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How I Became Addicted to Craigslist

How I Became Addicted to Craigslist

Craigslist PhiladelphiaAfter recently downsizing from a 1250 sq-foot trinity with a roommate to a 500 sq foot studio solo mi, I realized I had to make some changes. And not just the ‘there’s someone living with me and now there’s not” changes.

From the luxury of having an entire living room, kitchen and ‘dining area’ to half the size, I too had to downsize. My dining room table was large enough to host Thanksgiving dinner. And two couches were more than enough for one of me.

Step one was to start selling furniture that I didn’t need. Although I wasn’t looking to make a ‘profit’, how did I part with things that I could use ‘someday’?

Various smaller items like excess cups, side tables and lip gloss kits went on my church’s flea market block. Once I decided I could put a price tag on the items, it was a LOT easier to part with them. Add dragging down to South Philly, the desire to hull them back lost any appeal. The non-selling items were donated to the American Cancer Society.

After starting to auction off my furniture, I started looking for my own swapped gear on Craigslist: Asian-styled room dividers, a bar table & chairs, and a new router/modem combination. The best part? I’ve saved hundreds of dollars just from buying these items lightly used. Everything has been in really good condition – people often change living situations, trade their furniture or realize they’d rather have the cash than hold onto the item.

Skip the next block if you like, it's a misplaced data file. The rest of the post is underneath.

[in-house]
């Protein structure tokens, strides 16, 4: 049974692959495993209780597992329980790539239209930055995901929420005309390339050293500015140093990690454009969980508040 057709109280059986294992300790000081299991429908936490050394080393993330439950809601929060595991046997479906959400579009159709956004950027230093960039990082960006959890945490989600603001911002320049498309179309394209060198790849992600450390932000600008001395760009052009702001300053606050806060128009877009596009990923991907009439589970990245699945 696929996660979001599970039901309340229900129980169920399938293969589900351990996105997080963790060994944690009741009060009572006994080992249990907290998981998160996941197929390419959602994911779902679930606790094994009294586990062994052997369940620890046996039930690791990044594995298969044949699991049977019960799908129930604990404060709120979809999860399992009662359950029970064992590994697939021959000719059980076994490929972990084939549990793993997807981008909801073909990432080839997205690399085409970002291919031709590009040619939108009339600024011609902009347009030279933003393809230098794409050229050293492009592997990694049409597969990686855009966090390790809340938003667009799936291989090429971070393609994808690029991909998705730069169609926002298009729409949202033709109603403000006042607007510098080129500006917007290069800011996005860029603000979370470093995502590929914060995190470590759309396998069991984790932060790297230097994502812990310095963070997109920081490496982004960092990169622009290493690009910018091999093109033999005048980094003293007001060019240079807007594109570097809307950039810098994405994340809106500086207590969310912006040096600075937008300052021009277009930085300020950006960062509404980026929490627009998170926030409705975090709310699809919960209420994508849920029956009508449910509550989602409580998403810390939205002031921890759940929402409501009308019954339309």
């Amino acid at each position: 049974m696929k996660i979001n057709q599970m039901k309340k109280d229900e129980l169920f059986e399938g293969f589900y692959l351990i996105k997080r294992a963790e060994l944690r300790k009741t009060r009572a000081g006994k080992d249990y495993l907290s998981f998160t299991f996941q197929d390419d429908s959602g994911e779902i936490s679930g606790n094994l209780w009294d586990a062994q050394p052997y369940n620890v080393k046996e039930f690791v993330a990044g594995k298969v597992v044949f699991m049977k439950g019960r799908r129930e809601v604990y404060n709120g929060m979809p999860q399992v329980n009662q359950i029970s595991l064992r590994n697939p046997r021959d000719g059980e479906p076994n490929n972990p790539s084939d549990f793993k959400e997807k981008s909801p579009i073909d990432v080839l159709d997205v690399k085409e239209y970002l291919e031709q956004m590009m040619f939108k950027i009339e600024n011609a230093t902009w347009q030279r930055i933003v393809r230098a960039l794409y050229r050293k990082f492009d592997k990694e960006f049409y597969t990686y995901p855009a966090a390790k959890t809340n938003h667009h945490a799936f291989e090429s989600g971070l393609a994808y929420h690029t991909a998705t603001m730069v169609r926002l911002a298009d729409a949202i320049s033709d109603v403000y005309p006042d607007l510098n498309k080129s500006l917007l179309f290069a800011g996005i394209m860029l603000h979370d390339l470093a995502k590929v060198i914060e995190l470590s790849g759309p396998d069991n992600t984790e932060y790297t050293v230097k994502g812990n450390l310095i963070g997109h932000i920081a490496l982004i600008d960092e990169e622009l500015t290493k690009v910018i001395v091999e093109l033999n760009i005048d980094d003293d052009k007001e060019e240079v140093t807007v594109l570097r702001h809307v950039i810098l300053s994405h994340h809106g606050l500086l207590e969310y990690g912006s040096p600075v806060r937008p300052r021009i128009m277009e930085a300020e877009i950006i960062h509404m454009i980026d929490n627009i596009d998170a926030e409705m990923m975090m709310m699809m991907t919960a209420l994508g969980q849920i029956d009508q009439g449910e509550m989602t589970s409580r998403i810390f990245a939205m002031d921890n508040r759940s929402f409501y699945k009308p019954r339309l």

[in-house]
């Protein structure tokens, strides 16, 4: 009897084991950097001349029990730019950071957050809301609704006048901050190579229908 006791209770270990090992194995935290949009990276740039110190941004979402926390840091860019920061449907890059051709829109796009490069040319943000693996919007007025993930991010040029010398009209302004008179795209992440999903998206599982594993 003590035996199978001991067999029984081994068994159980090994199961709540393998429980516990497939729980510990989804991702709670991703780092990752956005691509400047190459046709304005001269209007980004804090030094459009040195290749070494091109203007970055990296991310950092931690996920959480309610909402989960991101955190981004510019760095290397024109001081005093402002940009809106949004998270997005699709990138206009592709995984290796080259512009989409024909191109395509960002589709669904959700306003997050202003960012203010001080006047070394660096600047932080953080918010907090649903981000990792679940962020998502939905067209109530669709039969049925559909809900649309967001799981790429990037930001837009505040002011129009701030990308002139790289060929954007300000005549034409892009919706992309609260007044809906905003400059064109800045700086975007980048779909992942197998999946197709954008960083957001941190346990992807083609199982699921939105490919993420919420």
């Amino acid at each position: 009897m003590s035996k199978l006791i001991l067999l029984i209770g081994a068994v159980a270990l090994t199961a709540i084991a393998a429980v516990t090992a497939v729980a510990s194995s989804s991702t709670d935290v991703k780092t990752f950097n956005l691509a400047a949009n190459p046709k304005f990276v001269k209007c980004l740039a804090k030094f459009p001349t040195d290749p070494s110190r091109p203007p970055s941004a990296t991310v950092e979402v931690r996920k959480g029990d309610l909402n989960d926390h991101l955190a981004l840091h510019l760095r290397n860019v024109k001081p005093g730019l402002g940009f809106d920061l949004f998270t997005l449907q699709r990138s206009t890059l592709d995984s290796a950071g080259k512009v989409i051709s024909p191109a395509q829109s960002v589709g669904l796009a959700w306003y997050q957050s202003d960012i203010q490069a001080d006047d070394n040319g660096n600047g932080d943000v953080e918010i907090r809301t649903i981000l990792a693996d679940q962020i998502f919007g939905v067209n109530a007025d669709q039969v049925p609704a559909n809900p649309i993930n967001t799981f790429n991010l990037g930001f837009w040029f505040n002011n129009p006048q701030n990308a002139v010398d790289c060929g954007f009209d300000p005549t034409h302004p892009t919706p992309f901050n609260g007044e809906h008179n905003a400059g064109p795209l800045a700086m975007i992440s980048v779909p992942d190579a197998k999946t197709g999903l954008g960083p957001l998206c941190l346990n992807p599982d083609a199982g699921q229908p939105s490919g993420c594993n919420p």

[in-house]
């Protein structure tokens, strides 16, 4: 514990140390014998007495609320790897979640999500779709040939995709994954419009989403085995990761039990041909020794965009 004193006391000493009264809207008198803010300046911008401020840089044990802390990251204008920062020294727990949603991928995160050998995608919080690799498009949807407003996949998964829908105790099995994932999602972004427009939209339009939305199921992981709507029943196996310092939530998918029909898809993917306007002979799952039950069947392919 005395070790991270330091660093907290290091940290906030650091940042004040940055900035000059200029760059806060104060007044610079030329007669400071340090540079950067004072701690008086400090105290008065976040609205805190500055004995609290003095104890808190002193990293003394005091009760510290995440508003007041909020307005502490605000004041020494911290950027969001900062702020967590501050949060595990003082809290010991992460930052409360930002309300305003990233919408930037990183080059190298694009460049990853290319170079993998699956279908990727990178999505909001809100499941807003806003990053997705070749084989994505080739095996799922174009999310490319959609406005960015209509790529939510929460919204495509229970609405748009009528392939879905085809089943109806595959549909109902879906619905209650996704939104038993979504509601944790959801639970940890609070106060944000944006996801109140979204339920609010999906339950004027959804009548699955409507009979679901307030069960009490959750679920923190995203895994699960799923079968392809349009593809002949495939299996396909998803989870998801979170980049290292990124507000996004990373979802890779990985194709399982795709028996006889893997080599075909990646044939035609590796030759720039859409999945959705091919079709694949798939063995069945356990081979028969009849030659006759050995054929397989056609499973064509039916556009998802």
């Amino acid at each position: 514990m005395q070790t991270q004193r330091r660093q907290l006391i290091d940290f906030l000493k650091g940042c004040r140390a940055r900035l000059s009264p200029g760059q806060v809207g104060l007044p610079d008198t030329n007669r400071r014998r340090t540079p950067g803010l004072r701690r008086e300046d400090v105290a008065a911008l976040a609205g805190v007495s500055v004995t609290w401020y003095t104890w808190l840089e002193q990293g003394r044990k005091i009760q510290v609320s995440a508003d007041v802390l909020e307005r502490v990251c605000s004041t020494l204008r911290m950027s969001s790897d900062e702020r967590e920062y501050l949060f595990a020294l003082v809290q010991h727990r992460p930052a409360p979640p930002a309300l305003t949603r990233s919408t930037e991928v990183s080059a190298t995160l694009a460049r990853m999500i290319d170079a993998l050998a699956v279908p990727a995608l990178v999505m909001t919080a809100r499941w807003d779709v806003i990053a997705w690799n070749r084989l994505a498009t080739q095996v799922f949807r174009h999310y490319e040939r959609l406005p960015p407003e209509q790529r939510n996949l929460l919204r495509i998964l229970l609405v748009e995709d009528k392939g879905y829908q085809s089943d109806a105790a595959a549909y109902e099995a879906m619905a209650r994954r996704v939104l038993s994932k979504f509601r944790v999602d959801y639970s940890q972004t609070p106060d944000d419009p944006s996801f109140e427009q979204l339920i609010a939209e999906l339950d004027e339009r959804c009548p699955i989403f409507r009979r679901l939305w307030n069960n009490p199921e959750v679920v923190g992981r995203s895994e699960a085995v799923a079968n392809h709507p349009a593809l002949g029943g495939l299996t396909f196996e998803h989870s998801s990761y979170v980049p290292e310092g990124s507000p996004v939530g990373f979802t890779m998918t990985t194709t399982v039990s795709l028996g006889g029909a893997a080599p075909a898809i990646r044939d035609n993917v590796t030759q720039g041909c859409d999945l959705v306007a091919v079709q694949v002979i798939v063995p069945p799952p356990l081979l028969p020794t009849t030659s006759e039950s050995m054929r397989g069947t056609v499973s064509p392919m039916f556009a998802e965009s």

Although I was nervous to meet strangers in person after the Craigslist Killer nightmares, all of the people I’ve met on the site have been super-friendly. One young woman had a dream job of mine and mentioned “I feel like I’m saying goodbye to my pen pal!” as I was packing up the kitchen table set from her apartment.

After the move and unpacking, I decided to pay it forward (have you seen the prices of U-Haul boxes?!) and list my moving boxes on Craigslist’s “free” section. The recipient worked at a school a few blocks away and was moving his family across the river for his toddler. As I helped load boxes into his car, I was happy to give the boxes another ‘reuse’ before their final destination at the recycling center.

Overall, I feel like a few weights have been lifted off my shoulders. And I may have gained a Craigslist addiction in the meantime, checking there for used items before buying anything new. I saved money as I redecorated a new place. I forget everything I ‘gave away’, which means I really didn’t need it or really care about it.  As Tammy Strobel from “You can Buy Happiness (and it’s Cheap)” argues, why waste time figuring out where your crap “goes”? Isn’t it easier to get rid of the excess rather than live by sorting through boxes?

Readers, have you found any deals or purged lately? What did you have to part ways with?

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Julie Hancher is Editor-in-Chief of Green Philly, sharing her expertise of all things sustainable in the city of brotherly love. She enjoys long walks in the park with local beer and greening her travels, cooking & cat, Sir Floofus Drake. View all posts by Julie Hancher
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